BERLIN, Germany — Anti-Semitism in Germany is not just a marginal phenomenon confined to neo-Nazis or Islamists, a new independent report has found. Rather it is rooted in the wider society, with one in five Germans being latently hostile to Jews.
The group of experts commissioned by the German parliament to examine the issue published their report on Monday, and they came up with deeply worrying findings. They concluded that anti-Semitism could be found “right at the heart of society.”
“Anti-Semitism in our society is based on widespread prejudices, deeply rooted clichés and sheer ignorance about Jews and Judaism,” one of the experts, historian Peter Longerich, said at the launch of the report in Berlin.
One of the places where anti-Semitic utterances are most frequently to be heard is on the football terraces. Chants such as “Jews belong in the gas chambers,” “Auschwitz is here again,” and “synagogues must burn,” are often heard during lower-league games. And in many schools “You Jew!” is used as a general insult.
Overall, the report found, latent anti-Semitism is to be found in around 20 percent of the population. The expert panel of 10 was appointed in 2008 and part of its remit is to regularly produce reports and come up with recommendations to fight anti-Semitism.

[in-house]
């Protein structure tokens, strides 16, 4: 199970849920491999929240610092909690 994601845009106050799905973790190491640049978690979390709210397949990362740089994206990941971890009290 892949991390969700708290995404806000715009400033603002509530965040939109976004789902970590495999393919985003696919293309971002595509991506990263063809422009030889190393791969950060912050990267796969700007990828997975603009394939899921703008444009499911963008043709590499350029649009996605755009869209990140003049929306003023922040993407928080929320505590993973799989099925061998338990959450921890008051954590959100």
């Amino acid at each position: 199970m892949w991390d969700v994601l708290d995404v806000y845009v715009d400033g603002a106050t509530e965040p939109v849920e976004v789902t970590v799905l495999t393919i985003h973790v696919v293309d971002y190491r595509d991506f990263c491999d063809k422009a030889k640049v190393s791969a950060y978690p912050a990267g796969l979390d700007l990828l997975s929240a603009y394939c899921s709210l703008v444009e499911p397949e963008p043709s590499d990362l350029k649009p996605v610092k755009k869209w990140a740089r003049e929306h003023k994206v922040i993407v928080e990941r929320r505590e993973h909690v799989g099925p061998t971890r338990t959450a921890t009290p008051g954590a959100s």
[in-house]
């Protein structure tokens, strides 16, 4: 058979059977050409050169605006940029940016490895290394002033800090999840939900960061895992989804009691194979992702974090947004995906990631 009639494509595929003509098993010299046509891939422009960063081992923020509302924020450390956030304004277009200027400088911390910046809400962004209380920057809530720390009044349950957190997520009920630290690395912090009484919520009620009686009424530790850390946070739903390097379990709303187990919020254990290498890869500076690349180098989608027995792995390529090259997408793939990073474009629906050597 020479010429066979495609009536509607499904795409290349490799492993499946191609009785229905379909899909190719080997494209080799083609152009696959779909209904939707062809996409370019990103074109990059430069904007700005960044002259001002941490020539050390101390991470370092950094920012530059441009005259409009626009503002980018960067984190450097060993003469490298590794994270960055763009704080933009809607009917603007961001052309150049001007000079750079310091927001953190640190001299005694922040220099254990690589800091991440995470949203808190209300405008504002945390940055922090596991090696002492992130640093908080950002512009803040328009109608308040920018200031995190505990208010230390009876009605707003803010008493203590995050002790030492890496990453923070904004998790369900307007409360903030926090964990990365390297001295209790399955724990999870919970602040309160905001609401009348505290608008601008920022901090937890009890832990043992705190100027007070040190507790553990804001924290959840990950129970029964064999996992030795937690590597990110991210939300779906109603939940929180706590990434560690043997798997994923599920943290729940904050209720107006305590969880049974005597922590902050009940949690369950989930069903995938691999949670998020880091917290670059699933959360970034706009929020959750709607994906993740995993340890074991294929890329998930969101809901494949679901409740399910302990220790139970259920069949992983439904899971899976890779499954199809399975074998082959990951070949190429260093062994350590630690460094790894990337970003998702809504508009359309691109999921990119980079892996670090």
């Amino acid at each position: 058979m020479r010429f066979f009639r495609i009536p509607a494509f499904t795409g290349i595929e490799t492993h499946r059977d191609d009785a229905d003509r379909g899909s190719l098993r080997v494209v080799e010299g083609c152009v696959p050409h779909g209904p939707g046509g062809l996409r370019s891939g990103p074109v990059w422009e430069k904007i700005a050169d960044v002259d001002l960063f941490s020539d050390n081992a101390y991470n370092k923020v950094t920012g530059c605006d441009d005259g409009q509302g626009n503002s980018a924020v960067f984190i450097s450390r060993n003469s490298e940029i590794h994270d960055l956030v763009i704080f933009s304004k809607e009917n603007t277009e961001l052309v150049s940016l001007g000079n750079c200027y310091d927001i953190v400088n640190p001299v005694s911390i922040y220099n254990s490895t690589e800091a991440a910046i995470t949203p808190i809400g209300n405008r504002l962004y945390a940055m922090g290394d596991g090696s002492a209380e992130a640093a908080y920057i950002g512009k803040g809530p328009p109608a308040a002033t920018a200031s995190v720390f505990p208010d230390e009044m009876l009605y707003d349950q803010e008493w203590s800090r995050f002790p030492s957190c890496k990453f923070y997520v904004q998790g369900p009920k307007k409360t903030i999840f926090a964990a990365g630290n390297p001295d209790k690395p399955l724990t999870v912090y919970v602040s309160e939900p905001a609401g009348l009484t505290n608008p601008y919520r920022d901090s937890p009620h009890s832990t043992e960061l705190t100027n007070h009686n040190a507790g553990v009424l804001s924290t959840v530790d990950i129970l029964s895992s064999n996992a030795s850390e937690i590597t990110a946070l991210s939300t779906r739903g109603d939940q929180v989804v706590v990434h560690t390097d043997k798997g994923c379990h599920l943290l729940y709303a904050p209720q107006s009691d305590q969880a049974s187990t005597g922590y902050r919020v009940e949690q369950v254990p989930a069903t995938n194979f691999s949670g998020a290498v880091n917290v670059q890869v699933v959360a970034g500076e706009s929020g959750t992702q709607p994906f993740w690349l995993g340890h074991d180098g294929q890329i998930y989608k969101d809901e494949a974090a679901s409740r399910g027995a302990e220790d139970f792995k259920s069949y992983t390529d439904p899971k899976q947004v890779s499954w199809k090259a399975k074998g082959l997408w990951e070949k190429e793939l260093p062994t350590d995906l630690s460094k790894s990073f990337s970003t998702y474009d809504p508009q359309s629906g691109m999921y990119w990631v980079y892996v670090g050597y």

The experts examined various areas of life in Germany, including work, leisure and media. They found that the Internet is playing a decisive role in the dissemination of hateful propaganda, particularly with young people. The far-right, Holocaust deniers and extremist Islamists used the Internet as a platform for spreading their views.
The far-right neo-Nazis are estimated to be the most important source of anti-Semitism in Germany. Around 90 percent of anti-Semitic crimes are carried out by far-right members. And it is a sort of ideological glue, helping to bind together different far-right groups. According to German intelligence agencies there are around 26,000 neo-Nazis in Germany.
Hatred of Jews is also found among different Islamist groups. The domestic intelligence agency estimates that there are 29 Islamist groups in Germany, with around 37,400 members. And anti-Semitism is also a “constituent element of their ideology.” Such groups often deny the Holocaust and reject Israel’s right to exist.
While it may be easy to outline the problem, coming up with a remedy is more difficult.
“There is no comprehensive strategy to fight anti-Semitism in Germany,” warned Juliane Wetzel, of the Center for Research on Anti-Semitism, based at the Technical University of Berlin.
It was something that could only be fought in the long term and with sustainable measures, she argued. Unfortunately, projects up to now have been uneven and uncoordinated, she said.
The authors warned against taking comfort from the fact that anti-Semitism was even more widespread in some other countries such as Poland, Portugal and Hungary.
“Germany, despite constantly coming to terms with its National Socialist past and the widespread public tabooing of anti-Semitism, still has higher levels than West European countries like Italy, Great Britain, the Netherlands and France.”